If governments and state actors collaborate with the private sector, the conditions of these collaborations must be negotiated very carefully and transparently. The public must know the exact conditions of any deal, because the stakes are very high in this case, and because an emergency situation gives licence to many actors to do things that they wouldn’t have done under a non-emergency state.

Independent oversight bodies are a useful safeguard and can be used not only in drafting the conditions of the collaboration, but also in monitoring each phase of the project. I see these projects as a really huge experiment, with lots of uncertainty, which we have not exactly thought through because the time does not allow it. Because of this we need independent assessment that is ongoing and has powers to stop or to intervene with these upcoming digital public health projects. This will also help very much for public accountability.

How do you hope the WHO guidelines can be practically used and incorporated by states?

As many countries are currently developing digital proximity and contact-tracing systems, I hope the principles we delineated will help them make ethically defensible choices of technologies and implementation strategies. Each context is different and decision makers will have to take their contexts into account; however, meeting ethical requirements is necessary in any context. Given the emergency and the fact that for the first time we are trying out these large-scale digital public health tools, doing it ethically will determine their success.

Are you concerned about other forms of digital surveillance technologies that might be used during the crisis?

There’s a risk that a lot of things will creep in that we did not have the chance to think through. So I’m particularly concerned about technologies that we had already flagged as being problematic, or ripe for abuse (for example, face recognition technology) in the days before the crisis, and that we may now resort to as a solution. Any time we introduce some new technology, we need to carefully consider whether this is better than existing alternative ways of solving some of those public health issues.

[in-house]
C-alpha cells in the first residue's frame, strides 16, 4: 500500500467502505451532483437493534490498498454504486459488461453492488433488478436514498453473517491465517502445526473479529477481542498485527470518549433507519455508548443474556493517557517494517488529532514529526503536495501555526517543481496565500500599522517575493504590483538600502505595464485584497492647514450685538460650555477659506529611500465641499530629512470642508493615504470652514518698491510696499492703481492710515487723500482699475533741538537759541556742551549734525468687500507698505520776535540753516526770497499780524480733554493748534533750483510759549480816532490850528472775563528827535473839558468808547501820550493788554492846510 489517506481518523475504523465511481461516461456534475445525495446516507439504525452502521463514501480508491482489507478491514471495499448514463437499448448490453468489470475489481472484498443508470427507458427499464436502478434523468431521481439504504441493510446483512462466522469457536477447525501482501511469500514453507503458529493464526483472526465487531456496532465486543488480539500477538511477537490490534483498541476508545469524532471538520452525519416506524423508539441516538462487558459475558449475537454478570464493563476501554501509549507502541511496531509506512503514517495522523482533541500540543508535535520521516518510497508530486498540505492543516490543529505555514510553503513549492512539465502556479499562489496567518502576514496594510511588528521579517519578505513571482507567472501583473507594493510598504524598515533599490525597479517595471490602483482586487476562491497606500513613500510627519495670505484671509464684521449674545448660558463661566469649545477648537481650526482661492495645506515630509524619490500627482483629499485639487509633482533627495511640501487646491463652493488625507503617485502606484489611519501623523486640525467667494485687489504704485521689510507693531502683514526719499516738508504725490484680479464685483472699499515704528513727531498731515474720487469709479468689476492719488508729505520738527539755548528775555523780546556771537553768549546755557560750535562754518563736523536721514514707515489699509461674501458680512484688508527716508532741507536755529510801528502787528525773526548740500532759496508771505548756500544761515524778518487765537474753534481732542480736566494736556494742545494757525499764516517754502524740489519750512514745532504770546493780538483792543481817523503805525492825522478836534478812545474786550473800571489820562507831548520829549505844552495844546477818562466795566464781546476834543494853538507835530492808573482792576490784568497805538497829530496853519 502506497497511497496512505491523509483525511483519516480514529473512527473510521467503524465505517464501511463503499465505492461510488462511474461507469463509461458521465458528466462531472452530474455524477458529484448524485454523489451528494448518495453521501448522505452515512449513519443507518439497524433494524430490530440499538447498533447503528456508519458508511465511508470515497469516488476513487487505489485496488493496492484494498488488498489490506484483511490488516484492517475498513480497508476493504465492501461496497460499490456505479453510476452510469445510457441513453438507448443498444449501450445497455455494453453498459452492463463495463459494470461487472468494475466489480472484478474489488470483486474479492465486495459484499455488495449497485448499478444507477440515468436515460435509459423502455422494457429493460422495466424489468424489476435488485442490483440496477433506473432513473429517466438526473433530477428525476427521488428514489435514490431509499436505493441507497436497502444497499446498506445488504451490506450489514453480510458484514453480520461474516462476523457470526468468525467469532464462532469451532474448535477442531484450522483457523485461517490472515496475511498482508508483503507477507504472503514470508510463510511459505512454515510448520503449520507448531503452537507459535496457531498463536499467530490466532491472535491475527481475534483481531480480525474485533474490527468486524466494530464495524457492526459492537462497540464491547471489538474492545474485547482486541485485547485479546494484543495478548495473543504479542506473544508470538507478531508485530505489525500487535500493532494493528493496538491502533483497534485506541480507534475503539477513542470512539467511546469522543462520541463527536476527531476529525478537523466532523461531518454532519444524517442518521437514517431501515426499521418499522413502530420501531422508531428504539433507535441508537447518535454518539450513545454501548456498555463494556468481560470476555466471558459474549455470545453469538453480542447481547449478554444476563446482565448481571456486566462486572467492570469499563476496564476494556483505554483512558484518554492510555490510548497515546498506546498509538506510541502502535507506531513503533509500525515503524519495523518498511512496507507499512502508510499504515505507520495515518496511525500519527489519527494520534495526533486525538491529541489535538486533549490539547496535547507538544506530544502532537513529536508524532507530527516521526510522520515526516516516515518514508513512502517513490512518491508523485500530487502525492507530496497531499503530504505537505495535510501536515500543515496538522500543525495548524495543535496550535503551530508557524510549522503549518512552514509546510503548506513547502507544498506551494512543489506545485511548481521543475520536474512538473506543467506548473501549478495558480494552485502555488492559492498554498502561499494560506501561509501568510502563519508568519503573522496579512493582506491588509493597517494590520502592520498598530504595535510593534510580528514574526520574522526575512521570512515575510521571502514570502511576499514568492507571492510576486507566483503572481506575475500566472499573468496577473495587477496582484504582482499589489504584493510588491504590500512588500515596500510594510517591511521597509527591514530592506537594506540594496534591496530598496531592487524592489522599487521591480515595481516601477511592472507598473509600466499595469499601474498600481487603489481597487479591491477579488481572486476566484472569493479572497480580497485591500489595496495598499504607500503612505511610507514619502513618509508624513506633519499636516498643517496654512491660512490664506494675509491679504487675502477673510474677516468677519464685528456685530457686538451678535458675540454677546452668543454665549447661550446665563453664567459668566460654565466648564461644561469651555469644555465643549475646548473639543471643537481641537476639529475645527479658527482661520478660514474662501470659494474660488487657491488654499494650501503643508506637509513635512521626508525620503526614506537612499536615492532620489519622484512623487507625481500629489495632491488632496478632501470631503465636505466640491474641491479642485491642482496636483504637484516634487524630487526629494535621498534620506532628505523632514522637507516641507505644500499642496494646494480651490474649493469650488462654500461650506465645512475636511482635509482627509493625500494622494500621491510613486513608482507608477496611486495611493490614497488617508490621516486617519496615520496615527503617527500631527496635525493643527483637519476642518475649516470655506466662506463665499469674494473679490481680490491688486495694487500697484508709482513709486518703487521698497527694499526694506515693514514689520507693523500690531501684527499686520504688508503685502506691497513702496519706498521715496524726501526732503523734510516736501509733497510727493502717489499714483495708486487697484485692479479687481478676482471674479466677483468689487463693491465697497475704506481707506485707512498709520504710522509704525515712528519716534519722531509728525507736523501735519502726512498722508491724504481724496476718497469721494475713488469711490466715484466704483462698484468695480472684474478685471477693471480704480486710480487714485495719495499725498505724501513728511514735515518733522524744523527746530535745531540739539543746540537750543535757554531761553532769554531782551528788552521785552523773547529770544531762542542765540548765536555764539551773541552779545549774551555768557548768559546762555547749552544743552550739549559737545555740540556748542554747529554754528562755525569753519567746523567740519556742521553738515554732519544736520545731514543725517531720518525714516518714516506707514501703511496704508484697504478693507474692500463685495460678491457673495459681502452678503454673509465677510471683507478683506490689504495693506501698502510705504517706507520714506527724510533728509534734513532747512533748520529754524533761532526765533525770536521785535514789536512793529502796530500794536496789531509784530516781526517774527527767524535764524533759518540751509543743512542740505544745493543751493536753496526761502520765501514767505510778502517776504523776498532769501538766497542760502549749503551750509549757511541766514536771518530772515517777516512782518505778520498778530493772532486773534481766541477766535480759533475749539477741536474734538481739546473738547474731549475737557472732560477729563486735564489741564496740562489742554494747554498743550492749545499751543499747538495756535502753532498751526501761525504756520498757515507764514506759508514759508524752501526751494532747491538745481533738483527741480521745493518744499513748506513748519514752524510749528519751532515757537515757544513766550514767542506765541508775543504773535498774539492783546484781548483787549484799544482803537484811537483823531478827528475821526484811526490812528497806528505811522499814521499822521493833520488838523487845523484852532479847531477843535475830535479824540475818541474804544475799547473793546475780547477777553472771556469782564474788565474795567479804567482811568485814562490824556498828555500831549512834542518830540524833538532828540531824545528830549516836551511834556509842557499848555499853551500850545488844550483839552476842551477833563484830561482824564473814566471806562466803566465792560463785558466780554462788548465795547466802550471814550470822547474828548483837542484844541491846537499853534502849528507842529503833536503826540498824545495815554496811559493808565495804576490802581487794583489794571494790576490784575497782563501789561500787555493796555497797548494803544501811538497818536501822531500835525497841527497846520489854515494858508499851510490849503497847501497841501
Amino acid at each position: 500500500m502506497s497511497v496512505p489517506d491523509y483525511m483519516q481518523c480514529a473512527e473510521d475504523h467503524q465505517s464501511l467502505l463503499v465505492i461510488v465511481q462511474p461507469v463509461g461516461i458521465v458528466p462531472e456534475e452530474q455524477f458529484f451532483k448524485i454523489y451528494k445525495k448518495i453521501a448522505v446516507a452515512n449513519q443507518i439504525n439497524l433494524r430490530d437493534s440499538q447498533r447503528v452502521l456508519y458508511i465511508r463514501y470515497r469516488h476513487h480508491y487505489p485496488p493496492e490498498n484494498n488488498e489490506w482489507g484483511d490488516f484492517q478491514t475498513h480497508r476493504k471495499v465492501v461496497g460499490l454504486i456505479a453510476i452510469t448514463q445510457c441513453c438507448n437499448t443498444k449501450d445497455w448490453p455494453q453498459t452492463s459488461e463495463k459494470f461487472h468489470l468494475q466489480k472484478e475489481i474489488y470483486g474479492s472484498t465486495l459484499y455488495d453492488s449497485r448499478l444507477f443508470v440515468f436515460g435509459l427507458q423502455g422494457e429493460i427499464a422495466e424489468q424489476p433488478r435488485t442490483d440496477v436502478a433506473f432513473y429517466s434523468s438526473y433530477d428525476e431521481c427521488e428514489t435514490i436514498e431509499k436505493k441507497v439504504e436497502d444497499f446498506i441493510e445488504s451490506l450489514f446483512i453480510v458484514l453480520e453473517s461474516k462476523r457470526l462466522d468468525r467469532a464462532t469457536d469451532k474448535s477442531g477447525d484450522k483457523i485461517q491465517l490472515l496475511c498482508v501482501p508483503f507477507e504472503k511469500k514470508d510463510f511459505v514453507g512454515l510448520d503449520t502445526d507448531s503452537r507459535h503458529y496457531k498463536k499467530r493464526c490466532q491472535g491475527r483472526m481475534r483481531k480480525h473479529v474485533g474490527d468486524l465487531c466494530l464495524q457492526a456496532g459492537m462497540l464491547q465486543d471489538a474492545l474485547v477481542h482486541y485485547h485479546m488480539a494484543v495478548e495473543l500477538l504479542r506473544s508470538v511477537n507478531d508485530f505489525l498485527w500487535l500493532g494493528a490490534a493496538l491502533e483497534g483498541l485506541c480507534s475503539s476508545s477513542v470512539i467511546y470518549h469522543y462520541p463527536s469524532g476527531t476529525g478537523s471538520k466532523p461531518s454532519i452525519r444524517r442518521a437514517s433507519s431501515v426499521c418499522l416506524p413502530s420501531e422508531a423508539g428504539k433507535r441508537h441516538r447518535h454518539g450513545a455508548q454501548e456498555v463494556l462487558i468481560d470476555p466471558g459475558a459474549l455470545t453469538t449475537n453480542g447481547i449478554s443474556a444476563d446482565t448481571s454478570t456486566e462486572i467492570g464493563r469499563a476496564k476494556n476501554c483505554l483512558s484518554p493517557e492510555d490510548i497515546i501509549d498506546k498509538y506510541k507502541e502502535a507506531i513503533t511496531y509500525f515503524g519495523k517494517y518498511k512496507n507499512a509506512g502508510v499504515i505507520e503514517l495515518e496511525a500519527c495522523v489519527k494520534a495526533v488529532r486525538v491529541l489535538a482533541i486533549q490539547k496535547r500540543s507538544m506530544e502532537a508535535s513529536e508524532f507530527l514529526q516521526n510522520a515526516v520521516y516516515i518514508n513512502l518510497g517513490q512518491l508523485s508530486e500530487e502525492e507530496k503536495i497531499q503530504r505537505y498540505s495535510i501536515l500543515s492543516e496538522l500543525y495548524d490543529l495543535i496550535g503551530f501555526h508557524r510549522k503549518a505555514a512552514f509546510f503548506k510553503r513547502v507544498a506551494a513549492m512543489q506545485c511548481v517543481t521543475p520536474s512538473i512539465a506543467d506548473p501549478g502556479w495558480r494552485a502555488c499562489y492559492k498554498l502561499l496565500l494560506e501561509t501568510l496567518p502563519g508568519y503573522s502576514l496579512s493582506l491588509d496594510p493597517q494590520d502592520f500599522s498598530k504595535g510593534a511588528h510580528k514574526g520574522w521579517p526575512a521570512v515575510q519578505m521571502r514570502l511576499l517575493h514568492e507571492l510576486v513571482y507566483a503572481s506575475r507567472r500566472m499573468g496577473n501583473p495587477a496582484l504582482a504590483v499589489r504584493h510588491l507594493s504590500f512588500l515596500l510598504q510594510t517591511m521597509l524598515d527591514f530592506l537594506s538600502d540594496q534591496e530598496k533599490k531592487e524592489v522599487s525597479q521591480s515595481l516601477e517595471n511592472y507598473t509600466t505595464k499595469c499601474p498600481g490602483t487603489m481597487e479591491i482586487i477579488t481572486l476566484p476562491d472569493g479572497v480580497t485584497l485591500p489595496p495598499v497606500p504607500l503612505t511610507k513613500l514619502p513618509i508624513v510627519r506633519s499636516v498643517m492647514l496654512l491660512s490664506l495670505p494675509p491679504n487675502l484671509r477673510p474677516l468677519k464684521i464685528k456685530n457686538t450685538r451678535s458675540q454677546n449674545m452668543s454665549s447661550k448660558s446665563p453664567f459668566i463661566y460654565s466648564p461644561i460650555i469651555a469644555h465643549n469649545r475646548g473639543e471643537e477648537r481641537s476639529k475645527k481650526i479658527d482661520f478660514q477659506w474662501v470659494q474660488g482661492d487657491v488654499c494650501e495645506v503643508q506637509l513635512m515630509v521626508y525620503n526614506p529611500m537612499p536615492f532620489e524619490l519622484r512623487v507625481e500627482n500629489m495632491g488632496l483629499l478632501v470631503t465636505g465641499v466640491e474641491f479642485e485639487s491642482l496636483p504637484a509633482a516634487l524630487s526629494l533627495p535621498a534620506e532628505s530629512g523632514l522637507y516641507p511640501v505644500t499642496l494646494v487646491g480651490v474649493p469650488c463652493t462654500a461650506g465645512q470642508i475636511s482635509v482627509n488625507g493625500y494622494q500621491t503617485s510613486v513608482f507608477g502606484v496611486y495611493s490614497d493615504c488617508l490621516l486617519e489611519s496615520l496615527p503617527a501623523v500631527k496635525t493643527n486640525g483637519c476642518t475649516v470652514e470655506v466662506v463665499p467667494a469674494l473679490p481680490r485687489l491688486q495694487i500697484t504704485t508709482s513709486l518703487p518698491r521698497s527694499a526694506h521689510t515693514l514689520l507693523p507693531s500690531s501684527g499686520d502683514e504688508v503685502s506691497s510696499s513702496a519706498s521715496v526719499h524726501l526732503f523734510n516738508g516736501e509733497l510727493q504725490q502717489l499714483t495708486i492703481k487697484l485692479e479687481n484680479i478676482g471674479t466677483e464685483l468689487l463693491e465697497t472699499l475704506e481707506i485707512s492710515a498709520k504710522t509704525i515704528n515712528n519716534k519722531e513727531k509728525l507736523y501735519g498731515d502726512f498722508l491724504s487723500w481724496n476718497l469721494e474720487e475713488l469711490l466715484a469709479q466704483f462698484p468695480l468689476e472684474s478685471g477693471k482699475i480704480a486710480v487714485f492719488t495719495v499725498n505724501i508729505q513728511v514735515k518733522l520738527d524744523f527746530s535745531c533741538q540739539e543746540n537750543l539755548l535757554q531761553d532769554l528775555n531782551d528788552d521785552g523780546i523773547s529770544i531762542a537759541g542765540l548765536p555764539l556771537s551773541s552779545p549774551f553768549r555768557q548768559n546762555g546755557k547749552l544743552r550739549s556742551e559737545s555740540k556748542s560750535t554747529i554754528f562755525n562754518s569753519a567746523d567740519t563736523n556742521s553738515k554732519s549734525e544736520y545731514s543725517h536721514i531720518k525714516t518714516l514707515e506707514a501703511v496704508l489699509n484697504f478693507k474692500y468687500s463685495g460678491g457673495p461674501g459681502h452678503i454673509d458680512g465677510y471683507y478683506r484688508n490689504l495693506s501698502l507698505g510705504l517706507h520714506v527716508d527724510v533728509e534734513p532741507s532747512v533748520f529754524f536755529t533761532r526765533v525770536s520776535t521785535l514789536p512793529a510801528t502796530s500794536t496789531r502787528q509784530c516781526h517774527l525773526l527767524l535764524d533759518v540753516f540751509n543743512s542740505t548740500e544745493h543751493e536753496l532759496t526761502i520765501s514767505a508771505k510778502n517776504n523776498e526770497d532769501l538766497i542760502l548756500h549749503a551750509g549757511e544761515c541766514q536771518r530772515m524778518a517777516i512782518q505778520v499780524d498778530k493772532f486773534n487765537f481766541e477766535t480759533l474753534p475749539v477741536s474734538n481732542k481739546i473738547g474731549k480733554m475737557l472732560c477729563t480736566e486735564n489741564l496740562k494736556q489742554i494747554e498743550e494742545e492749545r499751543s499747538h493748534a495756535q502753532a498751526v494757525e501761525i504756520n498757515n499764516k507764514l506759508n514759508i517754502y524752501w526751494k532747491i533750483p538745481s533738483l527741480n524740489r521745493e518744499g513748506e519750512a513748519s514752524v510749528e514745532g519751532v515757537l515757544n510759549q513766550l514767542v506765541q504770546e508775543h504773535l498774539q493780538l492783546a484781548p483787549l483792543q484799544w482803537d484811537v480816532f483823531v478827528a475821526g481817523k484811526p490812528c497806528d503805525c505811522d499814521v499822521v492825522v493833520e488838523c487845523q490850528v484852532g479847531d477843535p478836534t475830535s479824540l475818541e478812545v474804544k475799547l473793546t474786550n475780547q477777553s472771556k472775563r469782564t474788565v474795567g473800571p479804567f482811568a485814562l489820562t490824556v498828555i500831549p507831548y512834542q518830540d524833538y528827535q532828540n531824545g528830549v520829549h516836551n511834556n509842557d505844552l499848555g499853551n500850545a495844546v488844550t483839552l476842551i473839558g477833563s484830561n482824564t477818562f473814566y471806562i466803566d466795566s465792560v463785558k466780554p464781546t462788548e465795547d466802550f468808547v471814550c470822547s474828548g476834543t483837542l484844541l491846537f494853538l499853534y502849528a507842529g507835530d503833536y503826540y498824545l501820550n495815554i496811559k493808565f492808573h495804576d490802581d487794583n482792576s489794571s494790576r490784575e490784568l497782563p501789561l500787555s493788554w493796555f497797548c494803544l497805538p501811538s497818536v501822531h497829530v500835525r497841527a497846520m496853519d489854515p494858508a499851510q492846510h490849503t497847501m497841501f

Frank and Virginia Dignum

Tell us about the agent-based simulations your group are working on.

The purpose of our simulations is to ask whether track-and-trace technologies are effective given what we currently know about the virus, where people are asymptomatic or pre-symptomatic for a long period but are still infectious. A recently published model claimed that approximately 60% of the population will need to use a contact-tracing app for them to be effective. But there are also economic or social factors that influence the utility of track-and-trace technologies. Our simulations show that contact-tracing apps are even less effective at suppressing the spread than previously thought.

Why is this?

The reason is that we use a more fine-grained behavioural model, modelling many types of people within a population and many types of ways that people interact. From this we get an emergent macro model that seems to be more consistent with what’s happening in reality. It also provides full transparency and an understanding of how we get to our conclusions. This is crucial, because validating models with empirical data is very challenging in a novel pandemic in which one can’t assume normal conditions.

So, a lot of simulations of epidemic patterns assume relatively normal socio-economic conditions, which currently do not apply.

Especially if we consider machine learning models, in which we learn from data measured in the past. We will learn useful insights if the future is similar to the past. And we are now experiencing a moment in which the present is completely different from the past, and the future is very uncertain. Pretending that we can do anything with these data-driven, machine learning type of models is very risky. We need a much higher level of transparency, explainability and accountability for what we’re doing.

What is your view of the debate on centralized versus decentralized approaches for contact-tracing apps?